The first three tracks represent Lyadov’s ‘Original Religious Chants’ and find the composer enriching a genre that, almost by definition, went essentially unaltered over the two centuries from Bortnyansky to Gretchaninov. If his contributions lack the expressive fervour that later exponents – notably Rachmaninov – attained, the clarity of his writing and suppleness of his phrasing evince no little mastery and make these pieces as grateful to sing as they are to hear. Sung in English, they would hardly seem out of place within the context of domestic services.

The next 22 tracks survey most of Lyadov’s ‘Arrangements of Russian Folksongs’ which fall into two main categories – choral songs that are mainly slow and introspective, with spiritual or lamentational connotations; and choral dances as are mainly swift and demonstrative, with earthly or celebratory overtones. Again, later composers – notably Stravinsky in this instance – found a new level of harmonic astringency and rhythmic flexibility in such music, which is not to deny those qualities of pathos and charm this composer draws from his arrangements.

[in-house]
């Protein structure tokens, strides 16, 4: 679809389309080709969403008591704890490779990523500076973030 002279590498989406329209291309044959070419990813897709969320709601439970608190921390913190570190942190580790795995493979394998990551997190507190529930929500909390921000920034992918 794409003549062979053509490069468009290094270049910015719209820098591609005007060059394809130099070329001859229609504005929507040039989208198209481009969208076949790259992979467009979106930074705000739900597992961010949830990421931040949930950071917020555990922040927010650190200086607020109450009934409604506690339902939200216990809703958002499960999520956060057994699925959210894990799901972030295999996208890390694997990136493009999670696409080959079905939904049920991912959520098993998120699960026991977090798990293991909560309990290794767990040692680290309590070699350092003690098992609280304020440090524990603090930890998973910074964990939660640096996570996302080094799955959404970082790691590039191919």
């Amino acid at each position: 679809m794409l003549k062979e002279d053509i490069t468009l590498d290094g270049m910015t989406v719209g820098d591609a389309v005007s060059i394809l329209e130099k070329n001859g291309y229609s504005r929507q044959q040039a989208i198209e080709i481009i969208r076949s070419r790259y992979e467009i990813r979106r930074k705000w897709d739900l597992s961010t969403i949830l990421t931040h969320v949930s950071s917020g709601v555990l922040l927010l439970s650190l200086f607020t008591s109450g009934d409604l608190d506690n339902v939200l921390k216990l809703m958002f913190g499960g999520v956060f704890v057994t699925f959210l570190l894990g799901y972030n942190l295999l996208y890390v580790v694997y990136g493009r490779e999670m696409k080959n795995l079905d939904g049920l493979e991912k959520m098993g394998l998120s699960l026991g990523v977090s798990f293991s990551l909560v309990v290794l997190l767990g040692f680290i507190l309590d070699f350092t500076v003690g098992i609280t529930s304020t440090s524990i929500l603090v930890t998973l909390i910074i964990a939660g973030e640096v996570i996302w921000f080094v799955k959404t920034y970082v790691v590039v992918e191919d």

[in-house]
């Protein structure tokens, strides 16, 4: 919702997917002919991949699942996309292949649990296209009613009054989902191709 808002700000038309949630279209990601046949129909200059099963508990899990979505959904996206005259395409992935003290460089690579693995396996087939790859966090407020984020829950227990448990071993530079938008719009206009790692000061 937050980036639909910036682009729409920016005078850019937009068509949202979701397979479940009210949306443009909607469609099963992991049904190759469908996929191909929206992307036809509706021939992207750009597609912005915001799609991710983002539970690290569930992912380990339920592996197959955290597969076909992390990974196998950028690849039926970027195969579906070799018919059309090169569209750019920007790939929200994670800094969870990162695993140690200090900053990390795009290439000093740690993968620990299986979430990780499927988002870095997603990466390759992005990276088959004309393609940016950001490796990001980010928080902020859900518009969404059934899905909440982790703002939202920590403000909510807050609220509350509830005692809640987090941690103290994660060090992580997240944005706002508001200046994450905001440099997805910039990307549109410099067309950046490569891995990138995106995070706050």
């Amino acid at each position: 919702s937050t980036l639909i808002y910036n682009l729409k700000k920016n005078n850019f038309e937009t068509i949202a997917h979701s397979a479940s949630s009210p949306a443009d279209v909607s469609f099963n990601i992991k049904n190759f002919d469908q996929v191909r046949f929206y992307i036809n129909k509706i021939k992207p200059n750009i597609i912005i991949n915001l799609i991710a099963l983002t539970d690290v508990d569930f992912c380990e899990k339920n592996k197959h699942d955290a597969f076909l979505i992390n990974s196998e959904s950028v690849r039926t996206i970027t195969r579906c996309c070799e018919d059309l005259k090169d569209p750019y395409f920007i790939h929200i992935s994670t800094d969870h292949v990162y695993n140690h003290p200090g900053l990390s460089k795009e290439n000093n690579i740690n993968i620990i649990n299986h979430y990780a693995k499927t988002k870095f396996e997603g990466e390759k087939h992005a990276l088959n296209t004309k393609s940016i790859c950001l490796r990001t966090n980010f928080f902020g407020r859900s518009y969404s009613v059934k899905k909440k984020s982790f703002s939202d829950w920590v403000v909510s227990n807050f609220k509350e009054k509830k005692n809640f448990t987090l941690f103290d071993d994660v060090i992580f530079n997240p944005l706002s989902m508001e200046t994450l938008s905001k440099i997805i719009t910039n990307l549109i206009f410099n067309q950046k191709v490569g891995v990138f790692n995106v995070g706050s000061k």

The closing 14 tracks comprise Lyadov’s ‘Complete Original Choral Works’ which prove a motley assortment – from choruses for theatrical productions, via homages to distinguished musical personages with a commemorative (not always memorial) function, to pieces of an occasional nature. Those the composer published indicate what he felt worth disseminating, with Op. 50 belying its rather cumbersome title for music whose wistful eloquence amounts to just under four minutes of understated bliss and the undoubted highlight of this collection.

Does it all work?

Yes, in that Lyadov clearly had an innate understanding of what was required when writing for unaccompanied voices. Those who are looking for emotional expansiveness or rhythmic invention will be disappointed, though such an approach was as far removed from Lyadov’s thinking within the choral medium as in those pieces for orchestra or piano. Rather, he opts for an intimacy and poise such as are effortlessly conveyed in these stylish renderings by the Academy of Russian Music Chamber Choir under the assured direction of Ivan Nikiforchin.

Is it recommended?

Indeed. The clear if atmospheric acoustic provides an ideal ambience for these performances, with insightful notes by Igor Prokhorov who also provides English summaries for each of the folksongs. Those already familiar with Lyadov’s orchestral and piano music need not hesitate.



You can discover more about this release at the Toccata Classics website, where you can also purchase the recording.